Friday, June 14, 2024

Two Truths and a Lie

By Kaith Mari Etcuban | The Sillimanian Magazine

  1. I’m happy here. 
  2. My dream school was Silliman.
  3. Silliman is like my home.

Do you see the lie?

Truth: I’m happy here.

Ask anyone who knows me. Those I hold dear to my heart–my sister, my high school friends, my old teachers, and my cousins through multiple updates knew this is true. They do not know the whole story, but the general idea they do. The story of moving out of my childhood home and choosing a good college. How I’ve wanted to study far away to grow independently. I got to study the major I wanted and enjoy the full college experience by living in a dorm. 

I’m happy here, I am. 

Not always, but in the grand scheme of things, it is enough. 

Partially true: My dream school was Silliman.

My dream school was any good school that could pluck me away from my childhood home. In that sense, Silliman was a dream. 

When the world was put on pause, I was nearly suffocating each passing day. The mere prospect of being able to leave that four-walled space I called a room kept me going. Whereas other students were looking at the quality of education of their chosen schools, I was searching up the distance between where I stood, to where I could go.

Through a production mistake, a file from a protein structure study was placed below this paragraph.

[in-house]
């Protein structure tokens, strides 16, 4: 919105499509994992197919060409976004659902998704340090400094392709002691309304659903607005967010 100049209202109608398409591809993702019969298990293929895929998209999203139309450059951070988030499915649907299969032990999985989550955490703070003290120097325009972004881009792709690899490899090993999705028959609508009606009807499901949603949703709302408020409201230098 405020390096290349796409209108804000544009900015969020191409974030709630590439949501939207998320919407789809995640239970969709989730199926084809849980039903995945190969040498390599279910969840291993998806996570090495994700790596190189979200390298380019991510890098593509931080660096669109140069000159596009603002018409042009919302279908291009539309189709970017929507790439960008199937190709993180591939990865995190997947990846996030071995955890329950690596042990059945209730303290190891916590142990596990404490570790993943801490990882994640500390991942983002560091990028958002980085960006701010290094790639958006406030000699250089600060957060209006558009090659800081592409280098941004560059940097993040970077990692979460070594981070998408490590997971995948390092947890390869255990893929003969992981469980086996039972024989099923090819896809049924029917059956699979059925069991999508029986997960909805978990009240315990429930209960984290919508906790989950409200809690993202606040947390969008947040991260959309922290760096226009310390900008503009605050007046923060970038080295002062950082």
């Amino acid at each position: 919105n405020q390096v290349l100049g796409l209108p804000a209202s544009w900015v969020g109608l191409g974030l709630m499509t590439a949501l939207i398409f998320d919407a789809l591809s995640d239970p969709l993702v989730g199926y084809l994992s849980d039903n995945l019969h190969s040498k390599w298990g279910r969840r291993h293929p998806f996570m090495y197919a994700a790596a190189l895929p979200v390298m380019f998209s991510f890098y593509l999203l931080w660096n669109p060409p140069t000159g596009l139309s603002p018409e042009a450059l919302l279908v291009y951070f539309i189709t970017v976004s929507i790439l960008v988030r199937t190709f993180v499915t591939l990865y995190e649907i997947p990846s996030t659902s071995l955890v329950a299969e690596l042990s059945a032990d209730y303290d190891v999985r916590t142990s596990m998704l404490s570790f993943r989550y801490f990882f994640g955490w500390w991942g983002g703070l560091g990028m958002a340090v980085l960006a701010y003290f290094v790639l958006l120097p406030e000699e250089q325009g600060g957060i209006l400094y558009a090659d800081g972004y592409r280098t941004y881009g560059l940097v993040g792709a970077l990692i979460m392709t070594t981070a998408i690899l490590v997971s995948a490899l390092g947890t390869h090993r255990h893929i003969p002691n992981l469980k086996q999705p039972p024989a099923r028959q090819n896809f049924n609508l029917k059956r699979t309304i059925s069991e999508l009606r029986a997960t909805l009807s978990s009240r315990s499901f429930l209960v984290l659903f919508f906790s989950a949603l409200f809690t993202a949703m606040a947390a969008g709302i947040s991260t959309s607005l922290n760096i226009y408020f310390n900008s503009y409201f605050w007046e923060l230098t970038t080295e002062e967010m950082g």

My desperation to leave and to feel like myself again made Silliman seem like it is a dream sparkling with hopes and joy. 

Lie: Silliman is like my home.

Silliman is not my home. 

In the last three years, I have met many different people, and this is one of my favorite things about Silliman—the chaotic mixture of personalities, backgrounds, and identities. People are so different yet so familiar at the same time. I find traces of myself in the people I meet and in the spaces I occupy. 

I knew I was running away by coming here, but I didn’t realize how many people were doing the same. It’s both a solace and a discomfort knowing we are somehow all hiding from something—that we are desperately drowning so that the campus by the sea can keep us hidden under its waves.

So, Silliman is not my home—it is my resting place, my runaway shelter, my temporary relief. And, I will one day grow enough courage to take one step out and come back home.


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